Many high street retailers are sadly missing out on the capabilities of workforce scheduling solutions that is leaving them dangerously exposed to operating inefficiently and failing to maximise the value of their employees.
Numerous businesses find themselves operating in the same way they always have done – with an Excel spreadsheet that was set up years ago and it is only its longevity that lends it any form of authenticity. The argument all too frequently put forward by retailers is that such a spreadsheet is all that’s needed, even though it might well be a process that originated some time ago, and has since never been reviewed.
It is this adherence to outdated methods that has distracted many businesses away from deploying their most valuable asset – their employees – in a more efficient way. It should be determined by the ongoing changing requirements within their businesses. And this should be based on data relating to things like trading patterns. But it typically is not!
The fact that Bob arrives at the store at 7am each morning when there is very little for him to do might be down to the fact that the stock once used to be delivered at that time. It might well have been years since this was the case but Bob’s scheduling is as good as set in aspic.
While larger businesses typically have access to workforce scheduling via their global enterprise systems, smaller operators have largely been left out. But with software advances and the advent of the cloud this opportunity is opening up for them and they should be taking advantage (see Access Retail White Paper).
It would not be an exaggeration to say that such an implementation would deliver a five per cent saving on employee costs pretty much immediately. Beyond this the potential is significant but it is very often difficult to quantify because invariably retailers have very little visibility of where their employee costs are being specifically allocated.
We all know that employee costs are a big expenditure for retailers. Pay roll could well be 50% of costs associated with a brick and mortar store after the cost of stock has been taken out. By improving the efficiency of their deployment it can have a seriously big impact on a business.
For salaried and contracted employees their costs are fixed but it is a disappointing fact that their hours will not be linked to the sales figures coming through the tills. By deploying counters to measure customer footfall and correlating this with the revenues at PoS the allocation of employees can be dramatically improved. Many retailers will argue the case that they had a good, busy days’ trading, with revenues of say £1,000, but if they had better allocated their employees then maybe they could have taken in £1,500 as they would have avoided any queues building up at the checkout.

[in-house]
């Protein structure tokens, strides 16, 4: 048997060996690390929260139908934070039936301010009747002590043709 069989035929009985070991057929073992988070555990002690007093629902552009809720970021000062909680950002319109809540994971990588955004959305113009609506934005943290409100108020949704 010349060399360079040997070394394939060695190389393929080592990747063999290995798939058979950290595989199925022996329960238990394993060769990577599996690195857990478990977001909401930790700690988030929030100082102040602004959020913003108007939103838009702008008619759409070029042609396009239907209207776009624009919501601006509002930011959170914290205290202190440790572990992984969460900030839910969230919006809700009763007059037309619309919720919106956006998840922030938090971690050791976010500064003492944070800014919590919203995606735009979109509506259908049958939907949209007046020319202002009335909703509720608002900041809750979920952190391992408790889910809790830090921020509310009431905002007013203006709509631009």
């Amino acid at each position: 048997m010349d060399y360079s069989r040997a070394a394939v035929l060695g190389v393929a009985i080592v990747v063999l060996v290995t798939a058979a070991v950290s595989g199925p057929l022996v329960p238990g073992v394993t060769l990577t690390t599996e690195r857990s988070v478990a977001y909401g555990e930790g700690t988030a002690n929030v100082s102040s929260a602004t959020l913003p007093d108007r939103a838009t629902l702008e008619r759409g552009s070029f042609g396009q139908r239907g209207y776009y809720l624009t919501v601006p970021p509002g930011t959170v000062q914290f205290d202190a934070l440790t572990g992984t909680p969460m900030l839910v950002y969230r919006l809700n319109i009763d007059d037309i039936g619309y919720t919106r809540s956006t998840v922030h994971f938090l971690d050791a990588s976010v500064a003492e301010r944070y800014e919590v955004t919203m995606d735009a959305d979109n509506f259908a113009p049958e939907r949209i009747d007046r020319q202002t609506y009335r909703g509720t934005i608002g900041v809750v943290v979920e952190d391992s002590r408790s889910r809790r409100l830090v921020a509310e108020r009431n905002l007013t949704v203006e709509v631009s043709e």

It is imperative that the decision-makers in a business have access to the relevant data. When we show retailers what is possible from this base data and its powering of workforce scheduling software it is no exaggeration to say that it blows their minds.
Such a move towards optimisation of the employee resource has clear quantifiable financial benefits and it also fits into the increasingly important aspect of quality staffing and delivery of high levels of service being a major differentiator in today’s ultra competitive retail market.
Far too much time is being spent by managers working out rotas in the back room. They could be freed up by the automated capabilities of scheduling software to deliver the value-added bits to customers.
Likewise, with the rest of the shop-floor employees, they can be deployed at times when they can be best utilised and have sufficient time to be able to spend valuable minutes with shoppers, which drives those incremental up-sell and cross-sell transactions.
Scheduling makes it possible to achieve the ideal optimised situation whereby employees are not run off their feet nor are they insufficiently busy They are instead perfectly engaged to the point that ensures the time they are on the shop-floor is quality time that contributes to creating happy customers, which in turn leads to ringing tills.
Matt Newton, consultant at Access Hospitality